On Monday, the price of silver continued its epic skyrocket. We say this without hyperbole, this kind of price action does not happen every day. Or every year. It occurs perhaps once a decade. And the same can be said for Monetary Metals writing so many articles about silver in the span of a week!
So we wrote yet another article, showing that the fundamentals are keeping up, even though the price was rising (the hallmark of the last decade has been that rising abundance occurs with rising price—price brings more metal out of private hoards).
But before it could go live (it was written Monday night), the price was already moving down. And, holy cow, did it move down!
From $29, it dropped to under $25. About -14%.
Consumption of Capital
Before we get to the graph, we just want to say something about the consumption of capital. Everyone knows that when the price of something drops from $29 to $25, then those who paid $29 take a $4 loss. That’s true, of course.
However, we argue that as the price ran up from $12 to $29, it was triggering the consumption of capital.
Someone paid $12 in March, and if he sold at $13.20, he made 10%. That means if he invested $100,000 he made a $10,000 profit (assuming he did not use leverage in the futures market). That is $10,000 worth of purchasing power, and we expect that most people in that position went shopping and purchased things.
But where did that cash come from? It’s not quite accurate to say that it was printed by the Federal Reserve. Better to say that the Fed’s actions motivated someone to pay $13.20 to take the silver off the hands of the first buyer.
The first buyer, who gets to spend $10,000, is spending the savings of the second buyer.
The second buyer is not thinking about the economic consequences of donating his savings to consume. He would never consume his savings. He does it unconsciously, because he expects someone to pay him $14.52, and give him not only his savings back but an additional 10%. So he can go purchasing with this new purchasing power.
And so it goes, all the way up, one person after another buying, and thereby forking over his savings to the seller, who converts his savings into consumer goods. And in turn getting even more of the next buyer’s savings.
Wealth Effect: What a Feeling
The term used by court-economists is “wealth effect”. The Fed gins up—well, something—when it prints “money”—or, well, pumps out something—and people feel richer. So they spend more. This is true whether they own stocks that are going up, or whether they own silver that’s going up.
The Fed has no power to print wealth. Nor to print more purchasing power. The origin of purchasing power is not currency issuance, but factory issuance. Not printing, but producing.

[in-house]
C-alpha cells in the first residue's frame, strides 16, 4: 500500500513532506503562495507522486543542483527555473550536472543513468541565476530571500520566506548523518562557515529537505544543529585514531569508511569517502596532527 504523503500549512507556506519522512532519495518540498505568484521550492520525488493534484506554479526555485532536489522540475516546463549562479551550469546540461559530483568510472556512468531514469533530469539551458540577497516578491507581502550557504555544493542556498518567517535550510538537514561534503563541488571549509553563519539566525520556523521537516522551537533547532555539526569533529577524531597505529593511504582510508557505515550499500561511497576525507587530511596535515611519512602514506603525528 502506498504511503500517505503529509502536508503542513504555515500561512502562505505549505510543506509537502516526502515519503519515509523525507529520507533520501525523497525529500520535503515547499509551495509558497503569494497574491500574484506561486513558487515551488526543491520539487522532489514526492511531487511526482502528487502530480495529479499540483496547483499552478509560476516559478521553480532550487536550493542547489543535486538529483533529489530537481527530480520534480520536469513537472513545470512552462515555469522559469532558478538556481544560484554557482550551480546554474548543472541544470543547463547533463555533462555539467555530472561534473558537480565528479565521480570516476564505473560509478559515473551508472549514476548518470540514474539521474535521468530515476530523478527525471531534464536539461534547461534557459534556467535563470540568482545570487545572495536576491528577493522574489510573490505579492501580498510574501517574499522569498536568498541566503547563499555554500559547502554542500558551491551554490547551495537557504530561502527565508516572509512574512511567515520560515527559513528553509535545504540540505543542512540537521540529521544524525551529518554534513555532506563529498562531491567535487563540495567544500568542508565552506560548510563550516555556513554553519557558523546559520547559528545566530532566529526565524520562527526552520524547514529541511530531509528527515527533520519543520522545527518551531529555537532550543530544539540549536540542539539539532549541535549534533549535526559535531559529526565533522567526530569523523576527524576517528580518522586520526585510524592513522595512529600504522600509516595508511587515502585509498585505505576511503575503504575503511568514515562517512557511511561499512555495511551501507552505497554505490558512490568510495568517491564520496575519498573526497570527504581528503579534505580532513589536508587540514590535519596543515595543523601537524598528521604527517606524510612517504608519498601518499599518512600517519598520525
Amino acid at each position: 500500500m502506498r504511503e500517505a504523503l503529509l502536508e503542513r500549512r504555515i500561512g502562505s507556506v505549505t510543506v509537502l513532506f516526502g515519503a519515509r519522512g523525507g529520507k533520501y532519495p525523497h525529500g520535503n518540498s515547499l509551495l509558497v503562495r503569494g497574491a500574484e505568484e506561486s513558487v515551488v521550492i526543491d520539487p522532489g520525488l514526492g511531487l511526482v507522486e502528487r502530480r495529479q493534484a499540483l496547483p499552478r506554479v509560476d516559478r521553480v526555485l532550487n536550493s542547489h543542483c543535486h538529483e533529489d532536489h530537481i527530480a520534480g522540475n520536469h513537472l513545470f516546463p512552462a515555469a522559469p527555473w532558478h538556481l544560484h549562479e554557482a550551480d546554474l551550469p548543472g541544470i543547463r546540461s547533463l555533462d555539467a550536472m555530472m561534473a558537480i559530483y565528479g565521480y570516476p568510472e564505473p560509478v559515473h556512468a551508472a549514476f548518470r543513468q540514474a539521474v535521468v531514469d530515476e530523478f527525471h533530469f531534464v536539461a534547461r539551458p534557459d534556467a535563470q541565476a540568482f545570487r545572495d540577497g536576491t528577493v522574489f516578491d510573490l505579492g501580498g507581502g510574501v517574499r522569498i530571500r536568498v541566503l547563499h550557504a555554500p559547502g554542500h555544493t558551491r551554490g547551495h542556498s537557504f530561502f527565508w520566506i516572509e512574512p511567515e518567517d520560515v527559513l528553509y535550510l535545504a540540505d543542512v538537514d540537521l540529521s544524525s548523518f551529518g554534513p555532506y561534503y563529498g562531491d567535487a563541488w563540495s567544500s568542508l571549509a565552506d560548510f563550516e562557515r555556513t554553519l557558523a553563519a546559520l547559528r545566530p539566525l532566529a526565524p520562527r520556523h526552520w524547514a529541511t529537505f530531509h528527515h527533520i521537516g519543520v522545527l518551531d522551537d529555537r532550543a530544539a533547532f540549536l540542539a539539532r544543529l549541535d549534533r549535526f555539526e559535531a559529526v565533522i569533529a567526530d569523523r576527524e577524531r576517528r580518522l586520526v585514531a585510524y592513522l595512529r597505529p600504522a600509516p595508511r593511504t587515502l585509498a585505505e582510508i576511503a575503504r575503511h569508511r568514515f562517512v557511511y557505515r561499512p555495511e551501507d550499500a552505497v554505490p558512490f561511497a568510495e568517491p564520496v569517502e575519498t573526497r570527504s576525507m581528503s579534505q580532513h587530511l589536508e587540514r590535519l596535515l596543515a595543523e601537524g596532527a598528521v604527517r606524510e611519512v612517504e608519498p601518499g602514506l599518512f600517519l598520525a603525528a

The Fed is not increasing purchasing power. It is merely offering people a perverse incentive, so that they take perverse actions leading to perverse outcomes. Such as a net consumption of savings.
If you are shivering cold, stuck out on a mountain in the winter, drinking alcohol makes you feel warmer. It gives a warmth effect. But it’s the worst thing you can do. Alcohol does not actually make you warmer, it just sends more blood to your skin. Which makes you colder in the end.
As the wealth effect makes you feel richer, but sends more savings to consumption. Which makes you poorer in the end.
Oh, the Irony
Ironically, when the wealth effect comes to gold and silver, it is because the Fed, in collaboration with Congress spending like there’s no tomorrow, is making a credible show of destroying the value of the dollar.
Many people are rationally buying the monetary metals to avoid the losses that the Fed is trying to inflict on them.
And others, seeing the bull market, speculate so they can increase their purchasing power and feel the wealth effect for themselves.
As always, we blame the game, not the players who are forced to play.
When people cannot earn a yield on their gold (until now), nor much yield on their dollars, they are forced to seek a surrogate for yield: speculation.
In speculation, the profit comes from the next speculator’s capital. Whereas a yield comes from financing new production. Which is the opposite of a speculative profit.
Back to Our Regularly Scheduled Program
Here’s the chart regarding Tuesday’s action:
We’ll give our conclusion first: the basis fell quite a lot, along with the price drop.
That is, silver metal became less abundant in the market. The basis fell from around 2.5% (ignoring the skinny spike) to under 1%, while the price of silver fell four bucks. At times, the basis was well under 0.5%.
But look at all those moves up in the basis. Those were rallies of speculators in the futures market. At times they correlate to rises in price, such as 1am (London). But other times, no price rise occurs. Those were failed rallies.
In normal times, we would say that if speculators are buying like mad but price was not rising, then the explanation is selling of physical. But these are not normal times. The market makers are leaving the field.
With market makers gone, the connection between the price of silver and the price of silver futures is more tenuous. There can be buying of futures, with no impact on the price of metal, because the market makers are normally the arbitrageurs who would buy spot and sell futures (which tends to compress the basis spread). Now, it causes higher spikes in the basis, as the price of a futures contract goes up, but not the price of metal.
Tuesday’s action was very different than Monday’s. The basis is moving differently. The relentless demand of the past weeks for physical was not present, though price drops still look like speculators selling futures, rather than stackers selling metal.
And, as always, Monetary Metals’ clients are earning interest on their silver (and gold!), regardless of the day’s market activity.
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